OK, Jesus Beats Hef*, 4-3 is not really the title of this painting. Nor is it called Jesus Is a Playa, nor Jesus Likes 'Em Young, nor even Jesus and His Girlfriends. Instead this is Christ and Young Women by veteran Mormon
First, let's consider what the picture is actually supposed to be about. "Young Women" is the LDS Church's organization for girls age 12 - 18. Christ and Young Women is supposed to be depicting Jesus' love for these girls. He's all nice and stuff and like it's OK to get close to him and he's approachable and whatever because he's our Elder Brother and all and omigosh he loves us so-o-o-o much. Or something like that.
So why does the painting fail so spectacularly? (Note to people who actually don't think it fails: It does. Trust me, 99.7 percent of people who aren't LDS and 87.6 percent of people who are see the picture exactly the way I do. And I know those statistics are accurate, because I made them up myself.)
So why does the painting fail so spectacularly? For a start, the pose is far too intimate. Imagine walking into a room and seeing a 30-year-old Sunday school teacher and four teenage girls sitting in exactly that pose. You'd think about calling the police, or at least having a serious talk with their parents.
There's the girl in back with the proprietary hand on Jesus' shoulder. Then there's the girl sitting next to him so closely that she's practically hugging him. Plus the two girls sitting at his feet. Three of the girls gaze at him adoringly. He smirks and reaches out his hand to the only girl actually leaning away from him. "Come closer, little darlin'." Ugh.
Then there are the roses (Alternate title: Valentine's Day Jesus). As my spouse said, "Well... maybe if they weren't holding flowers...." I have no idea what the artist had in mind, but flowers, roses especially, are symbols of romantic love. Even worse, but Jesus' rose stands manfully erect, while the girl's roses lie down submissively yet attentively.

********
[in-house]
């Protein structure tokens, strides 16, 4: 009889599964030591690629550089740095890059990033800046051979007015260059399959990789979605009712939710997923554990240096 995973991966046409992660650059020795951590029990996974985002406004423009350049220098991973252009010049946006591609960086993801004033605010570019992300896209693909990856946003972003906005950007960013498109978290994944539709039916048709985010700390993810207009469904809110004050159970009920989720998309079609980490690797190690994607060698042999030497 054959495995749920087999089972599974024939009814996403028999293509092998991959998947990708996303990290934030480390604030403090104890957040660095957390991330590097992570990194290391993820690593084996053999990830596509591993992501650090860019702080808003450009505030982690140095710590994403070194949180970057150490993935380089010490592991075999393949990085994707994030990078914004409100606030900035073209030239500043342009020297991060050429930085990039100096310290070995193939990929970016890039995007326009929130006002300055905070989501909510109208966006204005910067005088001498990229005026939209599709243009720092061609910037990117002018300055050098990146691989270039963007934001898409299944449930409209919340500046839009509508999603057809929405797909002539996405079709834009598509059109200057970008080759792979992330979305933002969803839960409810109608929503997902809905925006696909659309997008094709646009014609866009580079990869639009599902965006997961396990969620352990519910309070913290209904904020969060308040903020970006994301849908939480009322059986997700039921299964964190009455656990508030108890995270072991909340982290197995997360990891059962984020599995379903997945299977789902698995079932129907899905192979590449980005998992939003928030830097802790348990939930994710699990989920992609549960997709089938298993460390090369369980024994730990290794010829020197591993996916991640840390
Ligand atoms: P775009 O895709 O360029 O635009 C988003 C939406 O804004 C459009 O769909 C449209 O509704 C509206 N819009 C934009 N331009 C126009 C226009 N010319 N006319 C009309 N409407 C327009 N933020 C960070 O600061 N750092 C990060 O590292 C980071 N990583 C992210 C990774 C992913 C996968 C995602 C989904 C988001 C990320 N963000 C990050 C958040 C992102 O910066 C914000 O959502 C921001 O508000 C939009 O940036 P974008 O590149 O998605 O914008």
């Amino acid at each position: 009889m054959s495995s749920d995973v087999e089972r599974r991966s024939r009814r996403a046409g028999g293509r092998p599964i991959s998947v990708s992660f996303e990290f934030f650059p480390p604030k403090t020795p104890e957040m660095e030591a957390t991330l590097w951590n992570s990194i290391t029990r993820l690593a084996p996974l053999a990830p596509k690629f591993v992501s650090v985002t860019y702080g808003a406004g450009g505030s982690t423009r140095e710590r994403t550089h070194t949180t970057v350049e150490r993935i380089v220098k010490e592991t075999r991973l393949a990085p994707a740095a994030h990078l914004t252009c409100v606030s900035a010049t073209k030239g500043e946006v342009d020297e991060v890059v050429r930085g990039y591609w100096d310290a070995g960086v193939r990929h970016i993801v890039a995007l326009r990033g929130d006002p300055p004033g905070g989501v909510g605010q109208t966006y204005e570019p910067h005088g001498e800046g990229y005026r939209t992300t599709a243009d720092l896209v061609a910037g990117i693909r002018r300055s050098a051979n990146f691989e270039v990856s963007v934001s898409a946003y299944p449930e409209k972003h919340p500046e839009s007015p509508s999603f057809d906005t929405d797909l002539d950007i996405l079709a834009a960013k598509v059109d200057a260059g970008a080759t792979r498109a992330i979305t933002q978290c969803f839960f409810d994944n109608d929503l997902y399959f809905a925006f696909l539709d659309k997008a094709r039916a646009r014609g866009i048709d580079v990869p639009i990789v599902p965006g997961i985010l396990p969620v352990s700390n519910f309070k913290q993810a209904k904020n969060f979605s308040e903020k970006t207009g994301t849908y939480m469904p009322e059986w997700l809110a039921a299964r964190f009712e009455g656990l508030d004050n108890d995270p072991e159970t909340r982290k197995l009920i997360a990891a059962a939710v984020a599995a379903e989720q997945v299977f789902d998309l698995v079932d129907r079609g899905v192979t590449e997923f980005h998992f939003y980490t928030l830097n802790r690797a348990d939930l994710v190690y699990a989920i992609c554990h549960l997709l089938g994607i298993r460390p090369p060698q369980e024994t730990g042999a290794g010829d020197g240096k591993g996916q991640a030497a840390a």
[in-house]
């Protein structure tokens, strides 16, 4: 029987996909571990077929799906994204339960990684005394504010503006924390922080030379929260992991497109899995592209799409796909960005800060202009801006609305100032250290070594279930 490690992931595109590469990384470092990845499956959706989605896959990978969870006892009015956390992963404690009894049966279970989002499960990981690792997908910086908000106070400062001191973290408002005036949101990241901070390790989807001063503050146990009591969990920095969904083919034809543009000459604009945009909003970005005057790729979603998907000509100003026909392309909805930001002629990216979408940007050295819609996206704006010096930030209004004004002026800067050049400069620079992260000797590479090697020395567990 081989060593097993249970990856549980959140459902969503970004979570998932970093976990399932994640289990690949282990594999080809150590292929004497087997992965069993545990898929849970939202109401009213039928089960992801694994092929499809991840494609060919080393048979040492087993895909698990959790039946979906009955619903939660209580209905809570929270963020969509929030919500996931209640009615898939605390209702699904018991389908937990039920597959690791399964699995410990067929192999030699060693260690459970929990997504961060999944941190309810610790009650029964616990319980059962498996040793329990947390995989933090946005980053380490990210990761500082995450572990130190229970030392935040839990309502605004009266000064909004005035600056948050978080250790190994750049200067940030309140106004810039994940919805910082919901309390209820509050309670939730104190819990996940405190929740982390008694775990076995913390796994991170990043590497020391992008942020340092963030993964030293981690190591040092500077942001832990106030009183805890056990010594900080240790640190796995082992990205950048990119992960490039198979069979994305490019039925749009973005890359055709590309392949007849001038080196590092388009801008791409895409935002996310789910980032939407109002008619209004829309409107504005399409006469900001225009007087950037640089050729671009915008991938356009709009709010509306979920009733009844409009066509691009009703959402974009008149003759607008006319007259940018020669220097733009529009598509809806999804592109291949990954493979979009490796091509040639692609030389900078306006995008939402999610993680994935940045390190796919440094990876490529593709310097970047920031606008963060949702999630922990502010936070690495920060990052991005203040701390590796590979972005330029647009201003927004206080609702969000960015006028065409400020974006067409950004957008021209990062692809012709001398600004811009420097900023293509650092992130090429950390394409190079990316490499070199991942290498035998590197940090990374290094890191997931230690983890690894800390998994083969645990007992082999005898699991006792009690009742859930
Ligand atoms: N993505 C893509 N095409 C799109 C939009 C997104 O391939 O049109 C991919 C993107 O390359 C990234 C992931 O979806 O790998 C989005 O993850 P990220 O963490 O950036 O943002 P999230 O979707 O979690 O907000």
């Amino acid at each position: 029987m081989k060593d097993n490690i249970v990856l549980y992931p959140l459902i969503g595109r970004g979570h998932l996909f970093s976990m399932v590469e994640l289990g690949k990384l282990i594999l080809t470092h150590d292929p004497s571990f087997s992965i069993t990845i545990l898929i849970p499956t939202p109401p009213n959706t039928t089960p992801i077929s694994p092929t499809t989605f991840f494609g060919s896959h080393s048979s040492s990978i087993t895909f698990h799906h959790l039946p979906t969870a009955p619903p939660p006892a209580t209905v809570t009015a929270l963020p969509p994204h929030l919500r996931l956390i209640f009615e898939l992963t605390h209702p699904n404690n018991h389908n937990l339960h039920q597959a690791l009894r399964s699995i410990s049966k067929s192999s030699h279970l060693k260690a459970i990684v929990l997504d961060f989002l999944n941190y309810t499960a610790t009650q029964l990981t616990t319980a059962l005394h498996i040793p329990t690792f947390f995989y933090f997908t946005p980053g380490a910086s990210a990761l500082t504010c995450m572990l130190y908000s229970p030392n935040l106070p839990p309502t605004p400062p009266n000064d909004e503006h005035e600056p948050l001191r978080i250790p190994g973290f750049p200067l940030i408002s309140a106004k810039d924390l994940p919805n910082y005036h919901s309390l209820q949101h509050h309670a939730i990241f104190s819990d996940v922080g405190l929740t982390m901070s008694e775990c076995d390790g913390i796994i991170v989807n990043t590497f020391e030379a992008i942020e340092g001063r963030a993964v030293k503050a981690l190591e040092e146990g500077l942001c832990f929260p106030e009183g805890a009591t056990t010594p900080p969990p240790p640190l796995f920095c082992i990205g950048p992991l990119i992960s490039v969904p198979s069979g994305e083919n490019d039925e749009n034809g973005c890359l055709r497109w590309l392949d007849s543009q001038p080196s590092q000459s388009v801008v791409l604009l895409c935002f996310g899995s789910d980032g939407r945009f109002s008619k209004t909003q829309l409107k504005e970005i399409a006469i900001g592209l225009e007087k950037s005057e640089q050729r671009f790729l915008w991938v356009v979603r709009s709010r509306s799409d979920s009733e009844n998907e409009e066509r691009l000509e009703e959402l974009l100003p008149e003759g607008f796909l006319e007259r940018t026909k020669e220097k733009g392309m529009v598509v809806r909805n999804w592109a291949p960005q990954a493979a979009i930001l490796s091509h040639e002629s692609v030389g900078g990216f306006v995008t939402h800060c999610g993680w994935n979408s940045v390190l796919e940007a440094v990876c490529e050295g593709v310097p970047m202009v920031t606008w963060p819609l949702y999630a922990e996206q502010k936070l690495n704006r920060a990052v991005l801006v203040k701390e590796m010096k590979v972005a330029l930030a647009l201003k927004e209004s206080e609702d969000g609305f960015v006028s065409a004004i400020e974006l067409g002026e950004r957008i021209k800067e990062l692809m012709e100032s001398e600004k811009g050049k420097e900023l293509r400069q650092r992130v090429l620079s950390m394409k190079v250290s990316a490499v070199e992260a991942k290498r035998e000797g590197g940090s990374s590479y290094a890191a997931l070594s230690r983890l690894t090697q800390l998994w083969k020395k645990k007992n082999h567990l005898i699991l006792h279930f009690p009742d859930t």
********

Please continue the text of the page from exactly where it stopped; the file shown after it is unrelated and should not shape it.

And the white robes. I suppose these are meant to represent purity, which is fine, but they also have the unfortunate effect of making the girls look like brides. So much so that one blogger even asked if the painting was a representation of the old-time Mormon speculation that Jesus was a polygamist.
The sashes probably represent the "Young Women's Values," each of which is associated with a color. Unfortunately, people who don't know that may think that the different color sashes represent kung fu ranks or something. (Alternate title: Jesus and His Deadly Viper Assassination Squad Take a Break in the Park)
Finally, all the girls are skinny and beautiful with long flowing hair and lovely glowing skin. Of course Jesus loves girls like that. Who doesn't? That's why I don't think those are the girls who could be most helped by believing Jesus loves them. In all seriousness, if some or all of the girls in the picture were heavyset, with stringy hair and bad complexions, that might make a big difference. "Other people judge by what's on the outside, but Jesus knows you and loves you for what you really are." It couldn't hurt. And it might make the picture look a little less suggestive.
So how could anyone paint this picture and not recognize how it would look to most people? How could the artist be so spectacularly tone deaf? I have a theory: Some very religious people are so innocent that they are incapable of seeing what seems suggestive (especially sexually suggestive) to other people. They often don't realize when they've made an inadvertent double entendre -- at least not until someone points it out to them -- and they don't see (and will argue against) the sexual connotations of a picture like this one. They're just too sweet and innocent to "get" things that are obvious to dirtier minds. (See here and here [the part about Edward "eating" Bella] for other examples.)
Fortunately, this can be a rich source of comedy for the rest of us.
Hat tips: I first saw the picture here. There's a long discussion (300-plus comments) here.
*Hugh Hefner, Playboy porn-monger and co-star of The Girls Next Door